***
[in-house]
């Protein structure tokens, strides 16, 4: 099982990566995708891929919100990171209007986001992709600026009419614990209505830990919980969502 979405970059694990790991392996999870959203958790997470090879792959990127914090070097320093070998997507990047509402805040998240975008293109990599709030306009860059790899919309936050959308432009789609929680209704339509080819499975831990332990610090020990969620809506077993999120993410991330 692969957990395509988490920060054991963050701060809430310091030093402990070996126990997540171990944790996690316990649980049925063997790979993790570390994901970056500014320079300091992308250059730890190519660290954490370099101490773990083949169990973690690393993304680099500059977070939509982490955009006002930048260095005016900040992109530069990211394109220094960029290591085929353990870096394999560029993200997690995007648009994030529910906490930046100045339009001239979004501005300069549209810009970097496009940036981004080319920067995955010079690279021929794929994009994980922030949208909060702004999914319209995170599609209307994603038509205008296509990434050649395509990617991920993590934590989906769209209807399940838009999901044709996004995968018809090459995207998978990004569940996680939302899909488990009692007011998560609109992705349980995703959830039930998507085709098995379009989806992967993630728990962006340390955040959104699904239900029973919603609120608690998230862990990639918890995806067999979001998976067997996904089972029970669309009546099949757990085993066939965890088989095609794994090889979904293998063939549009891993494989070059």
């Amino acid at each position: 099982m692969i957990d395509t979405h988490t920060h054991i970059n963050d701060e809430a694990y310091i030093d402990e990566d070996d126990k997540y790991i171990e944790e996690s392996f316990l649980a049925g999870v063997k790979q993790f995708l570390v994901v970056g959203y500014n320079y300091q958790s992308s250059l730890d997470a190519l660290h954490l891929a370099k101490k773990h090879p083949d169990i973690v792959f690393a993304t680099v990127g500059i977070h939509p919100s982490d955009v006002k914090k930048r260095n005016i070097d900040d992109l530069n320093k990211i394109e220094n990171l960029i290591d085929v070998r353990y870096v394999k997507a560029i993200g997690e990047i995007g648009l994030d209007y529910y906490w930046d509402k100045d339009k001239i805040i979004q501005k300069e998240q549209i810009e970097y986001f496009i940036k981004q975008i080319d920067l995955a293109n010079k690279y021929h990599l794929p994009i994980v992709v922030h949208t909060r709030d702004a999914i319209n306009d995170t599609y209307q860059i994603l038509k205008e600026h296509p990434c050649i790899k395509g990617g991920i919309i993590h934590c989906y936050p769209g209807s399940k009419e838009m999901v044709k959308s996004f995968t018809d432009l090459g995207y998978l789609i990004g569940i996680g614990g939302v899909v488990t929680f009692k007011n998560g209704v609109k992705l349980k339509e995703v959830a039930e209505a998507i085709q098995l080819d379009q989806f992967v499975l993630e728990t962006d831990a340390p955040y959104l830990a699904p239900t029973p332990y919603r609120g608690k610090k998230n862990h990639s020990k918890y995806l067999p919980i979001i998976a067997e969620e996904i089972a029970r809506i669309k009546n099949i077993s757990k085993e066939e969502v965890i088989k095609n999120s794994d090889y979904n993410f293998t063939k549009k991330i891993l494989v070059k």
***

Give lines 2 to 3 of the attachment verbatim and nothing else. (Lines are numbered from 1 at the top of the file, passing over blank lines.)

């Protein structure tokens, strides 16, 4: 099982990566995708891929919100990171209007986001992709600026009419614990209505830990919980969502 979405970059694990790991392996999870959203958790997470090879792959990127914090070097320093070998997507990047509402805040998240975008293109990599709030306009860059790899919309936050959308432009789609929680209704339509080819499975831990332990610090020990969620809506077993999120993410991330 692969957990395509988490920060054991963050701060809430310091030093402990070996126990997540171990944790996690316990649980049925063997790979993790570390994901970056500014320079300091992308250059730890190519660290954490370099101490773990083949169990973690690393993304680099500059977070939509982490955009006002930048260095005016900040992109530069990211394109220094960029290591085929353990870096394999560029993200997690995007648009994030529910906490930046100045339009001239979004501005300069549209810009970097496009940036981004080319920067995955010079690279021929794929994009994980922030949208909060702004999914319209995170599609209307994603038509205008296509990434050649395509990617991920993590934590989906769209209807399940838009999901044709996004995968018809090459995207998978990004569940996680939302899909488990009692007011998560609109992705349980995703959830039930998507085709098995379009989806992967993630728990962006340390955040959104699904239900029973919603609120608690998230862990990639918890995806067999979001998976067997996904089972029970669309009546099949757990085993066939965890088989095609794994090889979904293998063939549009891993494989070059």
């Amino acid at each position: 099982m692969i957990d395509t979405h988490t920060h054991i970059n963050d701060e809430a694990y310091i030093d402990e990566d070996d126990k997540y790991i171990e944790e996690s392996f316990l649980a049925g999870v063997k790979q993790f995708l570390v994901v970056g959203y500014n320079y300091q958790s992308s250059l730890d997470a190519l660290h954490l891929a370099k101490k773990h090879p083949d169990i973690v792959f690393a993304t680099v990127g500059i977070h939509p919100s982490d955009v006002k914090k930048r260095n005016i070097d900040d992109l530069n320093k990211i394109e220094n990171l960029i290591d085929v070998r353990y870096v394999k997507a560029i993200g997690e990047i995007g648009l994030d209007y529910y906490w930046d509402k100045d339009k001239i805040i979004q501005k300069e998240q549209i810009e970097y986001f496009i940036k981004q975008i080319d920067l995955a293109n010079k690279y021929h990599l794929p994009i994980v992709v922030h949208t909060r709030d702004a999914i319209n306009d995170t599609y209307q860059i994603l038509k205008e600026h296509p990434c050649i790899k395509g990617g991920i919309i993590h934590c989906y936050p769209g209807s399940k009419e838009m999901v044709k959308s996004f995968t018809d432009l090459g995207y998978l789609i990004g569940i996680g614990g939302v899909v488990t929680f009692k007011n998560g209704v609109k992705l349980k339509e995703v959830a039930e209505a998507i085709q098995l080819d379009q989806f992967v499975l993630e728990t962006d831990a340390p955040y959104l830990a699904p239900t029973p332990y919603r609120g608690k610090k998230n862990h990639s020990k918890y995806l067999p919980i979001i998976a067997e969620e996904i089972a029970r809506i669309k009546n099949i077993s757990k085993e066939e969502v965890i088989k095609n999120s794994d090889y979904n993410f293998t063939k549009k991330i891993l494989v070059k």